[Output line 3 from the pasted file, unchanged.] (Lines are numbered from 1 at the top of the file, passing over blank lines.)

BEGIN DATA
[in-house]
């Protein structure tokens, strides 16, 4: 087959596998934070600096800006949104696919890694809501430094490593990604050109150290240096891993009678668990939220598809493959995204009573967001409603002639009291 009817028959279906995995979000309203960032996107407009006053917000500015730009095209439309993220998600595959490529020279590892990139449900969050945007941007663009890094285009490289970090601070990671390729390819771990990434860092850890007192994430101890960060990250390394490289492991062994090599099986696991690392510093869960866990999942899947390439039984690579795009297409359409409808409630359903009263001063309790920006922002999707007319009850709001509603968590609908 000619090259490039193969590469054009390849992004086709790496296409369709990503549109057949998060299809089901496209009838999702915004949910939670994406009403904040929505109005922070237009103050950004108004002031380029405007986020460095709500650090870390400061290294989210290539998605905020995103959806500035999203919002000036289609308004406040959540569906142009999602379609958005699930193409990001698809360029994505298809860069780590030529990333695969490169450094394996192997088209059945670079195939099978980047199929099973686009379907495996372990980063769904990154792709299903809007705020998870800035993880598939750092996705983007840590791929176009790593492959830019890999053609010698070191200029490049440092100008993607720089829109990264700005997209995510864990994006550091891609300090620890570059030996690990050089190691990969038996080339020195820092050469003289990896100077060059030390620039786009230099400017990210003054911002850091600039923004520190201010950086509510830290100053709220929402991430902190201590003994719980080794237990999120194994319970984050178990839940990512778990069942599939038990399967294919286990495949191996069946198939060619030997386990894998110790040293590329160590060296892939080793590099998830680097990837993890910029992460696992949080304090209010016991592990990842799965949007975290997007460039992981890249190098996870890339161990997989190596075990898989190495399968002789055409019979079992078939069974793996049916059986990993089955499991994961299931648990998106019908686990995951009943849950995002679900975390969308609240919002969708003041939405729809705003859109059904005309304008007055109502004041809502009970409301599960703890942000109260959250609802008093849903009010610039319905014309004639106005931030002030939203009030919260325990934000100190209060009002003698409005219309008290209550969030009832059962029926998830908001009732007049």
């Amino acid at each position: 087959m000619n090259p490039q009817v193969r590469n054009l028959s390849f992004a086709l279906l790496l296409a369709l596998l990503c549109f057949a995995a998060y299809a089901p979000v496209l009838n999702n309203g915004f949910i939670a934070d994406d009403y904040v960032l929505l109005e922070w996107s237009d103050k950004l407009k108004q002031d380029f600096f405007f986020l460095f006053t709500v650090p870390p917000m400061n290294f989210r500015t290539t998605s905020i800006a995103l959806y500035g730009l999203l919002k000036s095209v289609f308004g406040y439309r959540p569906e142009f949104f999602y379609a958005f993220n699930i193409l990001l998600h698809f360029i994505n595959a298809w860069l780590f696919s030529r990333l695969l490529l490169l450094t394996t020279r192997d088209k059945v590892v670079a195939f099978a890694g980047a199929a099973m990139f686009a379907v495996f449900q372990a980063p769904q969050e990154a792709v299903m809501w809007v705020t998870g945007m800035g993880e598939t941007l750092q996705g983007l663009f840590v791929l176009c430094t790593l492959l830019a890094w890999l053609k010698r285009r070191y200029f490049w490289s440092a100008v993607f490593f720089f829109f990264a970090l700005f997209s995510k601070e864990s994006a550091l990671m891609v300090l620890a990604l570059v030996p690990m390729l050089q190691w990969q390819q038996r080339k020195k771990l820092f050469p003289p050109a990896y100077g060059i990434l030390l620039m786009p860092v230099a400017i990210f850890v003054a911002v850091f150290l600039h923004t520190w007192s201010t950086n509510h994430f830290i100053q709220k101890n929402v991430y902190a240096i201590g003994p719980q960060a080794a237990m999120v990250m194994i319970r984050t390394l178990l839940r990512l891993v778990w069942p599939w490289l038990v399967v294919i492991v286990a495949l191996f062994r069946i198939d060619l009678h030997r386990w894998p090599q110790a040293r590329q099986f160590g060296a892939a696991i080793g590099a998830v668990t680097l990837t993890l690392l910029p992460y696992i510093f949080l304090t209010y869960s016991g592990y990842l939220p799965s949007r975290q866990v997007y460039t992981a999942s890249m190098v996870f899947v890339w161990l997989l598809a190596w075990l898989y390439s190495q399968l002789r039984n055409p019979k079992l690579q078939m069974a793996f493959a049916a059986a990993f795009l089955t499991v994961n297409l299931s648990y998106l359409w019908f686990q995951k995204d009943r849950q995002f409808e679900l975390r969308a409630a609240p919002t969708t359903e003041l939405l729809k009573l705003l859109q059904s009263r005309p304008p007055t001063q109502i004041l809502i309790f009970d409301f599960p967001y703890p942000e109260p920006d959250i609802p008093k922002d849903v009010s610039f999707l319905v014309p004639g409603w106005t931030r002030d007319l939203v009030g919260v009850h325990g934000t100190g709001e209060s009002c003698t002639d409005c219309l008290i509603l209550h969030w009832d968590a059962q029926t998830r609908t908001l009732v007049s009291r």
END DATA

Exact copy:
């Amino acid at each position: 087959m000619n090259p490039q009817v193969r590469n054009l028959s390849f992004a086709l279906l790496l296409a369709l596998l990503c549109f057949a995995a998060y299809a089901p979000v496209l009838n999702n309203g915004f949910i939670a934070d994406d009403y904040v960032l929505l109005e922070w996107s237009d103050k950004l407009k108004q002031d380029f600096f405007f986020l460095f006053t709500v650090p870390p917000m400061n290294f989210r500015t290539t998605s905020i800006a995103l959806y500035g730009l999203l919002k000036s095209v289609f308004g406040y439309r959540p569906e142009f949104f999602y379609a958005f993220n699930i193409l990001l998600h698809f360029i994505n595959a298809w860069l780590f696919s030529r990333l695969l490529l490169l450094t394996t020279r192997d088209k059945v590892v670079a195939f099978a890694g980047a199929a099973m990139f686009a379907v495996f449900q372990a980063p769904q969050e990154a792709v299903m809501w809007v705020t998870g945007m800035g993880e598939t941007l750092q996705g983007l663009f840590v791929l176009c430094t790593l492959l830019a890094w890999l053609k010698r285009r070191y200029f490049w490289s440092a100008v993607f490593f720089f829109f990264a970090l700005f997209s995510k601070e864990s994006a550091l990671m891609v300090l620890a990604l570059v030996p690990m390729l050089q190691w990969q390819q038996r080339k020195k771990l820092f050469p003289p050109a990896y100077g060059i990434l030390l620039m786009p860092v230099a400017i990210f850890v003054a911002v850091f150290l600039h923004t520190w007192s201010t950086n509510h994430f830290i100053q709220k101890n929402v991430y902190a240096i201590g003994p719980q960060a080794a237990m999120v990250m194994i319970r984050t390394l178990l839940r990512l891993v778990w069942p599939w490289l038990v399967v294919i492991v286990a495949l191996f062994r069946i198939d060619l009678h030997r386990w894998p090599q110790a040293r590329q099986f160590g060296a892939a696991i080793g590099a998830v668990t680097l990837t993890l690392l910029p992460y696992i510093f949080l304090t209010y869960s016991g592990y990842l939220p799965s949007r975290q866990v997007y460039t992981a999942s890249m190098v996870f899947v890339w161990l997989l598809a190596w075990l898989y390439s190495q399968l002789r039984n055409p019979k079992l690579q078939m069974a793996f493959a049916a059986a990993f795009l089955t499991v994961n297409l299931s648990y998106l359409w019908f686990q995951k995204d009943r849950q995002f409808e679900l975390r969308a409630a609240p919002t969708t359903e003041l939405l729809k009573l705003l859109q059904s009263r005309p304008p007055t001063q109502i004041l809502i309790f009970d409301f599960p967001y703890p942000e109260p920006d959250i609802p008093k922002d849903v009010s610039f999707l319905v014309p004639g409603w106005t931030r002030d007319l939203v009030g919260v009850h325990g934000t100190g709001e209060s009002c003698t002639d409005c219309l008290i509603l209550h969030w009832d968590a059962q029926t998830r609908t908001l009732v007049s009291r």